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Memórias do Instituto Oswaldo Cruz

Print version ISSN 0074-0276

Mem. Inst. Oswaldo Cruz vol.106 no.1 Rio de Janeiro Feb. 2011

http://dx.doi.org/10.1590/S0074-02762011000100019 

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Outbreak of Rocky Mountain spotted fever in Córdoba, Colombia

 

 

Marylin HidalgoI, II, +; Jorge MirandaIII; Damaris HerediaIV; Pilar ZambranoIV; Juan Fernando VesgaI; Diana LizarazoI; Salim MattarIII; Gustavo ValbuenaV

IGrupo de Microbiología
IIDepartamento de Microbiología, Grupo de Enfermedades Infecciosas, Pontificia Universidad Javeriana, Bogotá, Colombia
IIIInstituto de Investigaciones Biológicas del Trópico, Facultad de Medicina Veterinaria, Universidad de Córdoba, Córdoba, Colombia
IVGrupo de Vigilancia y Control, Instituto Nacional de Salud, Bogotá, Colombia
VThe University of Texas Medical Branch, Galveston, Texas

 

 


ABSTRACT

Rocky Mountain spotted fever (RMSF) is a tick-borne disease caused by the obligate intracellular bacterium Rickettsia rickettsii. Although RMSF was first reported in Colombia in 1937, it remains a neglected disease. Herein, we describe the investigation of a large cluster of cases of spotted fever rickettsiosis in a new area of Colombia.

Key words: Rickettsia rickettsii - outbreak - Colombia


 

 

Rickettsia rickettsii is a tick-borne intracellular bacterium that causes a febrile illness known as Rocky Mountain spotted fever (RMSF) in North America; this disease is known by different names according to its geographical location in Latin America (Walker 1989, 2007, Walker & Fishbein 1991, Horta et al. 2007). RMSF was first reported in Colombia in 1937 by Luis Patiño (Patino et al. 2006); it was named Tobia fever after the village where these cases occurred. The disease remained forgotten until 2003 when two fatal cases were identified and reported in Villeta, a locality near Tobia (Hidalgo et al. 2007a, b). A renewed interest in rickettsioses might have contributed to the identification of an outbreak of RMSF in 2005 among military personnel stationed at a remote base in Antioquia, a state bordering with Panama (Acosta et al. 2006). These reports defined the re-emergence of the disease in Colombia and alerted the systems of surveillance across the country. In this report, we describe the clinical and microbiological findings of a new outbreak of spotted fever rickettsiosis in a rural locality of the state of Córdoba on the northern coast of Colombia.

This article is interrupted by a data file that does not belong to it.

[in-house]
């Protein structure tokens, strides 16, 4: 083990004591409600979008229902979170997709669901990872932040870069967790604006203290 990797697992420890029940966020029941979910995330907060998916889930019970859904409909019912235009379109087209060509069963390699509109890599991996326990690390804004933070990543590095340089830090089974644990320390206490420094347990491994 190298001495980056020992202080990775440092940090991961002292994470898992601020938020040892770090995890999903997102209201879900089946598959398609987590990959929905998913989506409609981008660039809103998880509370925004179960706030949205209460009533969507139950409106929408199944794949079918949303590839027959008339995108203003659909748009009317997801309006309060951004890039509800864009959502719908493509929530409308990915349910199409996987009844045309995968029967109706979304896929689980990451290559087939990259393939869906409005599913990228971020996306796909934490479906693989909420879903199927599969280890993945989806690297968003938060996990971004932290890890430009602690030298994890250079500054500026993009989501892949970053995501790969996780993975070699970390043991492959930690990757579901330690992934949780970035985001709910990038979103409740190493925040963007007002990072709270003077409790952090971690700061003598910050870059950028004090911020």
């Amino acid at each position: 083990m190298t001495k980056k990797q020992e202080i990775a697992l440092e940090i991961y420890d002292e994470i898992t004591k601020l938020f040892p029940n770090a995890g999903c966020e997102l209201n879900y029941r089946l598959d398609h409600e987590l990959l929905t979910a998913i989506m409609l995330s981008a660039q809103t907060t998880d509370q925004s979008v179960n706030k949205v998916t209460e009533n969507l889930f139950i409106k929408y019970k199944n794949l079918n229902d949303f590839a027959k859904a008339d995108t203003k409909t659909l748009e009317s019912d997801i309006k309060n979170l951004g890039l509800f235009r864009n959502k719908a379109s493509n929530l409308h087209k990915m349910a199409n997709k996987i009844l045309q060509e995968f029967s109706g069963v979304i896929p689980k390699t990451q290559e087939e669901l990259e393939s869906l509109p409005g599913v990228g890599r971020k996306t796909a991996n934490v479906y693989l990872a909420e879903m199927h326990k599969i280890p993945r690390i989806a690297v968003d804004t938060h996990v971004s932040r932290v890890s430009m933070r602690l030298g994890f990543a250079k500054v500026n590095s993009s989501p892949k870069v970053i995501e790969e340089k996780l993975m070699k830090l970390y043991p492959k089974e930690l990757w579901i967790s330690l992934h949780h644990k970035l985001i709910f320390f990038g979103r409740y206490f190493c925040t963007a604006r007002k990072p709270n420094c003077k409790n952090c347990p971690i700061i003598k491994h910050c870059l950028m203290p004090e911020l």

Between February-March of 2007, four fatal cases following a febrile syndrome of unknown aetiology were reported in the municipality of Los Córdobas, Córdoba, Colombia. Seven additional non-fatal cases were subsequently identified based on the following case definition: resident of the village of Los Córdobas presenting with fever > 38ºC, no documented origin of the fever (through either clinical or laboratory tests) and any of the following: headache, chills, malaise, myalgia, arthralgia, dizziness, fatigue, anorexia, nausea, vomiting, abdominal pain, diarrhoea or respiratory distress.

Los Cordobas is a municipality within the department of Córdoba near the Caribbean Sea on the northern coast of Colombia. This municipality has an altitude range of 20-100 m above sea level, is covered by tropical dry forest vegetation, has an average temperature of 24ºC and receives between 1,000-2,000 mm3 of rain per year.

The local laboratory first ruled out malaria with a thick smear. Indirect immunofluorescence antibody (IFA) tests for IgM against R. rickettsii and Rickettsia typhi (Focus Diagnostic, Cypress, CA, USA) were performed at University of Córdoba. Samples were also tested at The Colombian National Institute of Health (INS) for evidence of infection with Leptospira (E-LEP01M - Leptospira IgM Panbio diagnostic), dengue virus (E-DEN01M - Dengue IgM Capture Panbio), hepatitis A and B (Murex HBs-Ag Abbot Murex 9F80-01 and Murex anti-HAV IgM Abbot Murex 3M46-01) and spotted fever group Rickettsia (IFA for IgM and IgG). Tissues obtained from autopsies were analyzed at INS by reverse transcription polymerase chain reaction (PCR) for dengue and yellow fever virus and by immunohistochemistry for yellow fever (primary antibody dilution 1:1000, INS cat: v525-701-562), adenovirus (primary antibody dilution 1:125 Chemicon MAB805), influenza (primary antibody dilution 1:50 Chemicon AB1074F) and hepatitis B (primary antibody dilution 1:50 Novocastra NCL-HBsAg-2). Samples were also analyzed at the University of Texas Medical Branch for the detection of hantavirus (Caño Delgadito and Maporal by serology) and rickettsiae (by immunohistochemistry for spotted fever group rickettsiae in tissue samples). A case of spotted fever group rickettsiosis was identified as positive when the difference in anti-Rickettsia IgG titres between acute and convalescent sera was at least two-fold or when rickettsial antigen was detected by immunohistochemistry (Chapman et al. 2006). We used rabbit IgG anti-spotted fever group Rickettsia (which does not cross-react with typhus group Rickettsia) as the primary antibody, a biotinylated goat anti-rabbit IgG secondary antibody (Jackson Immunoresearch), an ABC system to detect the biotinylated antibody, and DAB to develop the peroxidase reaction (Vector Laboratories).